Saturday March 25 2023

Posted by BajaInsider on May 12, 2020
  • Sailing under a full moon on the Bay of La Paz
    Sailing under a full moon on the Bay of La Paz


By the Light of the Silvery Moon is more than just a Doris Day movie or a song from 1902, it is an adventure in sailing on the Sea of Cortez.

Full moon sailing is one of the reasons I love recreational boating in the Sea of Cortez. The full moon illuminates even the most secluded coves for navigation. After a few minutes away from the light pollution of the cities, you become amazed at what you see. In the waters I sailed off the coast of California you need to don a jacket as soon as the sun sets, even in the summer and sometimes even during the day. In the Sea, the night air also quickly drops to equal the sea temps. But the Sea is warmer than the Pacific, jackets are only required in the depths of winter.

In the summer months, night sailing is the preferred time of day to sail for two reasons. First, the best winds to blow you out from La Paz come from the southwest. The Coromuel Winds begin in late spring and continue through mid-summer. These winds can often reach 15 to 20kts, providing an express ride from La Paz to Espiritu Santos and points north. Several times this summer we have sailed the 24miles from port to Ensenada Grande in just under 4 hours.

Second, it is just so darn hot in the gaze of the Baja summer sun nighttime is the only time you want to be on deck.

Some of the full moons were just used to sail with no particular destination in mind other full moon sails were used to propel us toward a cruising adventure. Photographs don’t do justice to the beauty, tranquility and nighttime wonders you encounter. There isn’t a lot of ship traffic in the Sea at night; a few freighters and the ferry to the mainland have been our only encounters. One night a Mexican navy boat altered course to pass within a quarter-mile of us to check out our intentions. We always operate the radar at night on short-range and high gain to pick up any unlit pangas that might be cruising about. But the white of the breaking bow wave makes vessels in the distance pretty easy to spot.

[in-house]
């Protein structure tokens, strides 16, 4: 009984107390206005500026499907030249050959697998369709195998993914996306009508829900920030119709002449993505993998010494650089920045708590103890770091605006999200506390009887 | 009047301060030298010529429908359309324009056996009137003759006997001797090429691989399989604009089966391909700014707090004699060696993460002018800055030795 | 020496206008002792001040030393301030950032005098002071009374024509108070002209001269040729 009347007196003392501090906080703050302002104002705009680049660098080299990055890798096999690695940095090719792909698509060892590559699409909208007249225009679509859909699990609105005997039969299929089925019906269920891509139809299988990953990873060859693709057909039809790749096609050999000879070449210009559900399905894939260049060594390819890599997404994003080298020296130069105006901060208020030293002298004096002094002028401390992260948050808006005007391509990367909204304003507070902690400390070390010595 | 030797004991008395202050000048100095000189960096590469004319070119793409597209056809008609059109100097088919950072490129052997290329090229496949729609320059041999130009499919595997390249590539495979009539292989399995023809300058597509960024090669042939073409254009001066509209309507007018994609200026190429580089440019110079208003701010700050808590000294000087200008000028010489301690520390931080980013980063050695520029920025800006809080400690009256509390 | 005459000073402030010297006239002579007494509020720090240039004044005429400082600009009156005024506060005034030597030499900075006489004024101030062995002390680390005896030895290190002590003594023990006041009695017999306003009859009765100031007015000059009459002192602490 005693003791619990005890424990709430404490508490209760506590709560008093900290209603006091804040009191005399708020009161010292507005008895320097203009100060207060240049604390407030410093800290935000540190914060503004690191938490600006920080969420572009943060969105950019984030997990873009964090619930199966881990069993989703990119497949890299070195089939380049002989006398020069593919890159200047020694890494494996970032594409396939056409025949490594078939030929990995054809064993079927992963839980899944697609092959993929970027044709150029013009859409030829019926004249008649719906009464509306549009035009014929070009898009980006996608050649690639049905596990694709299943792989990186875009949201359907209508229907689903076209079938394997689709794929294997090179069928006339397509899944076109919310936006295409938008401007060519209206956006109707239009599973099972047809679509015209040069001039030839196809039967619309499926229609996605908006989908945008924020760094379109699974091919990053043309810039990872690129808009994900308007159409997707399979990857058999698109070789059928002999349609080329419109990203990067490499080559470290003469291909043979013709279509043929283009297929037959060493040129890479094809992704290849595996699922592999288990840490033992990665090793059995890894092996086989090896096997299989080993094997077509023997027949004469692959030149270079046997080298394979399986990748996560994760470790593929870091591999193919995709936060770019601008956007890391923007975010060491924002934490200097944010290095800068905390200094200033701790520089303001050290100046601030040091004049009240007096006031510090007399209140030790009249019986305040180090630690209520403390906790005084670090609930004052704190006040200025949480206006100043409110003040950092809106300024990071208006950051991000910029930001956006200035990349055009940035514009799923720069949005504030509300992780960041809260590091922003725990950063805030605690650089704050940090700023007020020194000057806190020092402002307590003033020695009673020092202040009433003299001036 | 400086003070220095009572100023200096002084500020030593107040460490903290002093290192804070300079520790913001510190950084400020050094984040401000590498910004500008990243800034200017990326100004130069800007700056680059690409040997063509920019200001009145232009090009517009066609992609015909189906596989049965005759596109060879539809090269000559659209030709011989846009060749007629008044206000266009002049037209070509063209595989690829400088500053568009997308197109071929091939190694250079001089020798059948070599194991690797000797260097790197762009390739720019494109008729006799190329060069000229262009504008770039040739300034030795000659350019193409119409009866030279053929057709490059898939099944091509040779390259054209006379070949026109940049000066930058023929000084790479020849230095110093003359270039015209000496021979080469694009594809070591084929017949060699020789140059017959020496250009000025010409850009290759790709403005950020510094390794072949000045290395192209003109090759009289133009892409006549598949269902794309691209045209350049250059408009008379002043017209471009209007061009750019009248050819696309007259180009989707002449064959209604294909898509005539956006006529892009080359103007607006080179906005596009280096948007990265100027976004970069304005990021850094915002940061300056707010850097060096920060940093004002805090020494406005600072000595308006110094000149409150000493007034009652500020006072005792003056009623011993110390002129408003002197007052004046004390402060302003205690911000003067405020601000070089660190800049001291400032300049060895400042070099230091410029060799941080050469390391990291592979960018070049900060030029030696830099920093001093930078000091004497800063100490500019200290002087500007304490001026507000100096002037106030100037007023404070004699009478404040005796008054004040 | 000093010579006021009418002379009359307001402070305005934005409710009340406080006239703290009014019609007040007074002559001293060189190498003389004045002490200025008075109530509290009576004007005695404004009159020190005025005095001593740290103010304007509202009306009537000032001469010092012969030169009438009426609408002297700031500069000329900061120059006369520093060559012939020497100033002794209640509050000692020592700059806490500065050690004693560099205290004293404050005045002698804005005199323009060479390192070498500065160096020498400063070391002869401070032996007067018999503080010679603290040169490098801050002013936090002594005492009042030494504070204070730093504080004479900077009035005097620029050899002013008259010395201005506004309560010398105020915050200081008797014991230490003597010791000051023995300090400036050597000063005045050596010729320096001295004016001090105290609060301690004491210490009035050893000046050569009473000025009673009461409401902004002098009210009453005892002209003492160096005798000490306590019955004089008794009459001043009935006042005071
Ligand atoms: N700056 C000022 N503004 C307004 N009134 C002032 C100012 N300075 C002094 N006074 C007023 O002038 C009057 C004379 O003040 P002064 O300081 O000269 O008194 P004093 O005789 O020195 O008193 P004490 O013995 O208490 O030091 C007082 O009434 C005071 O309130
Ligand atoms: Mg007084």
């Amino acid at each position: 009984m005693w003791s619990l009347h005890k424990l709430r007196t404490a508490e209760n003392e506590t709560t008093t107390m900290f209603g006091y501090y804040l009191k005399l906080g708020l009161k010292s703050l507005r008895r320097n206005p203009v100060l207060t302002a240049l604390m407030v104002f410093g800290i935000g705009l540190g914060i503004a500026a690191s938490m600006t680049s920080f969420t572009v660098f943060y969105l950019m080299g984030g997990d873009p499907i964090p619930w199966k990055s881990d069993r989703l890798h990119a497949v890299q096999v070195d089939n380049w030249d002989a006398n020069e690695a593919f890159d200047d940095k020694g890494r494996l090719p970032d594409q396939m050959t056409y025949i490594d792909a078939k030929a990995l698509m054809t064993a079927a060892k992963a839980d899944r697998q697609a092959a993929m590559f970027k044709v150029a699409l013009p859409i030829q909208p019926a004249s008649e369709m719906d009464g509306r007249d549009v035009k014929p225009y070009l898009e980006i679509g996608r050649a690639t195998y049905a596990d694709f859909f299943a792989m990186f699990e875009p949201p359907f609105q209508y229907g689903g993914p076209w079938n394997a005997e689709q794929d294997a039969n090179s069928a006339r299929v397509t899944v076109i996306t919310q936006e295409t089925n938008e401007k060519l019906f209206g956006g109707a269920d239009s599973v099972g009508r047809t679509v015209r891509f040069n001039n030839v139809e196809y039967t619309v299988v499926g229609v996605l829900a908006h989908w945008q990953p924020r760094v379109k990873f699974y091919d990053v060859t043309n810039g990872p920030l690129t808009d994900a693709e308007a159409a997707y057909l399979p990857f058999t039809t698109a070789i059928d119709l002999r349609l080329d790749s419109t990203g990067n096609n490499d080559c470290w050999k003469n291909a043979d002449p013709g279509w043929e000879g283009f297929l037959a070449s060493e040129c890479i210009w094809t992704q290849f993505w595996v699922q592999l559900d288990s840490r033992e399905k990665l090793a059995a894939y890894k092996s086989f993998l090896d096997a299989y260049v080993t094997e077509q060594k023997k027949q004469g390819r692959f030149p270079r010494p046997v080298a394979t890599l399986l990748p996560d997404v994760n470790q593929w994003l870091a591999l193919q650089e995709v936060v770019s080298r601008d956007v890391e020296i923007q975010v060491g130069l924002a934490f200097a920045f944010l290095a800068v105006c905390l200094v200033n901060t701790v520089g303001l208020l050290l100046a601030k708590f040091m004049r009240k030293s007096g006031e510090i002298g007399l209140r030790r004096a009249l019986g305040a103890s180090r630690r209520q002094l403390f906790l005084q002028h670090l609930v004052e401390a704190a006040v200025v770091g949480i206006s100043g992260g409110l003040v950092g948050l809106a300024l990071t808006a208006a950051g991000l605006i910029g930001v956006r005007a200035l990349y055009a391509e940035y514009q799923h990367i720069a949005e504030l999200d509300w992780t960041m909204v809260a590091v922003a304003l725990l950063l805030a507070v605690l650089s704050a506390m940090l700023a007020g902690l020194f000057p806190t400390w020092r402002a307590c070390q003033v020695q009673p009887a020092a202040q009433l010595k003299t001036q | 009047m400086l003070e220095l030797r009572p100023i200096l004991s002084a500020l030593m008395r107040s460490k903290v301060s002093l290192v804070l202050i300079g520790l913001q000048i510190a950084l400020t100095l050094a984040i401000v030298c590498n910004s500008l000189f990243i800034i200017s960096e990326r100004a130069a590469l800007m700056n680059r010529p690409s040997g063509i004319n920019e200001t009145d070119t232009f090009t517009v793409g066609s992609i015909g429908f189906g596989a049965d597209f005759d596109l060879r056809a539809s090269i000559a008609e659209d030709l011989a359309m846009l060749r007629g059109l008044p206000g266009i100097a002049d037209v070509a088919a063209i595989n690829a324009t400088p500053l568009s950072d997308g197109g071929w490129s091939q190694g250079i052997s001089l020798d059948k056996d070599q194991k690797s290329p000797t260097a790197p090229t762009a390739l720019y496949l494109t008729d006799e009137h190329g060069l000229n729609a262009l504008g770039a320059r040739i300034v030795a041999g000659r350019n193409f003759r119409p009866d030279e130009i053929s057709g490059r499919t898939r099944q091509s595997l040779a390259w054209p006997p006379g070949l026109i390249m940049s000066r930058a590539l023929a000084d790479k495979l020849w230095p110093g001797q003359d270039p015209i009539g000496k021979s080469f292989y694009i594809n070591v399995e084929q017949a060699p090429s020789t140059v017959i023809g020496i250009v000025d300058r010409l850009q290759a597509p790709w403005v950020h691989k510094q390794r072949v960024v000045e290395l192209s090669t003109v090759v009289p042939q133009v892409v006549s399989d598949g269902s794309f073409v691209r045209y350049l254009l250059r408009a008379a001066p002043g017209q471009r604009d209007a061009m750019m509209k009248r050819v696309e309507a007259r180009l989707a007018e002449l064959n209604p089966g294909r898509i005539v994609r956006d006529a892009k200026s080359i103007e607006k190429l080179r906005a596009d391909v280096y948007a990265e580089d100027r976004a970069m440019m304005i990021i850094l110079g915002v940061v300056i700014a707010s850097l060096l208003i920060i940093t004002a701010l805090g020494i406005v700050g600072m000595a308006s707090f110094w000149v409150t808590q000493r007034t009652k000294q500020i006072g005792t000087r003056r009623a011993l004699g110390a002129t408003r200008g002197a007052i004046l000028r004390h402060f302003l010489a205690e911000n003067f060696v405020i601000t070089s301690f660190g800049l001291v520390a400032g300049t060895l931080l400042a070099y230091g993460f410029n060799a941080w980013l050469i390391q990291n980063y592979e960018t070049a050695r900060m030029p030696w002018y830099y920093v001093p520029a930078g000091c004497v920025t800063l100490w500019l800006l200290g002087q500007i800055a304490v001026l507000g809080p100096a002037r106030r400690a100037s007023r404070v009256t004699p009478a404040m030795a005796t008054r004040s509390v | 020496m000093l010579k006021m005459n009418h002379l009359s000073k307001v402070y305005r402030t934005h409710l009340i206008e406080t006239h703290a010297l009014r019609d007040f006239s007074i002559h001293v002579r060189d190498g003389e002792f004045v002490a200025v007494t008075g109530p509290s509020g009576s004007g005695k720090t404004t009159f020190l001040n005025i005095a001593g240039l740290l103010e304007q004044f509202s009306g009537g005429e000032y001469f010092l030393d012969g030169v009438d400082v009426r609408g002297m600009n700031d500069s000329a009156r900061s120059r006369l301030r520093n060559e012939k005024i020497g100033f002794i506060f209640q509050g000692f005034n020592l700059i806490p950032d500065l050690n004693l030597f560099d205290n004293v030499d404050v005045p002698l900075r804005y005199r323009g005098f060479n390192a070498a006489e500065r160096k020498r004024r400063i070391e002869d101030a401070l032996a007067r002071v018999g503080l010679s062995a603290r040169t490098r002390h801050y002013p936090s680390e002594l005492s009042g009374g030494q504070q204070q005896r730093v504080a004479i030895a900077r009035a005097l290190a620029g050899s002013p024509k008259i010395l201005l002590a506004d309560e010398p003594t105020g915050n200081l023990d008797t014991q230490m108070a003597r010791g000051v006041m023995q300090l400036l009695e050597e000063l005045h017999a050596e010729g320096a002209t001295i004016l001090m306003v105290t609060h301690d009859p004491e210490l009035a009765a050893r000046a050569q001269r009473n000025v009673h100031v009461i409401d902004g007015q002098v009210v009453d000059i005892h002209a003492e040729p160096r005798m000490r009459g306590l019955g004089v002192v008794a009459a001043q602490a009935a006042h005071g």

We have enjoyed some spectacular surprises in the night Sea as well. At least one nearly brought us to the point of coronary. As we made respectable progress several hours after sunset, and the moon was already high in the sky a blue whale surfaced to check us out within a few dozen meters of the boat. That first breath sounds more like a commercial compressor tank exploding and between the start we received and the excitement of seeing the planets largest species close up dozing off wasn’t a problem for another hour or so,

On a winter trip, we encountered a large pod of dolphins, also enjoying moonlight fishing. In the cold water, the luminescence was excited by not only the passage of the boat through the water but the winding myriad of trails the hunting dolphins cut through the water. As these intelligent creatures lolled up alongside to inspect us the eerie blue/green glow illuminated their entire sleek form underwater.

In July as we sailed north along the coast of Isla San Jose we could see a coyote running along the beach parallel to us. Darting in and out of the small surf he seemed to play, oblivious to our passage a few hundred years away. But in the moonlight, we could see him.

Several of our full moon adventures found is blowing out of port in La Paz for a weekend or longer at the islands. From June through October we visited the friendly sea lions at Los Islotes more than a dozen times. Full and new moons are not the easiest time to swim with sea lions. Although the rock outcroppings are located well offshore tidal currents can make “staying put” a little more challenging when snorkeling. From August to October, our adventures seemed to have us passing the sea lion colony every Sunday. It got to the point where the yearlings remembered us and would take the opportunity to ‘mug’ for the camera, virtually every time we tried to shoot.

So next time you are sailing in the Sea come out and join us in the silvery light of the moon. Full Moon sailing isn’t just for lunatics, you know!


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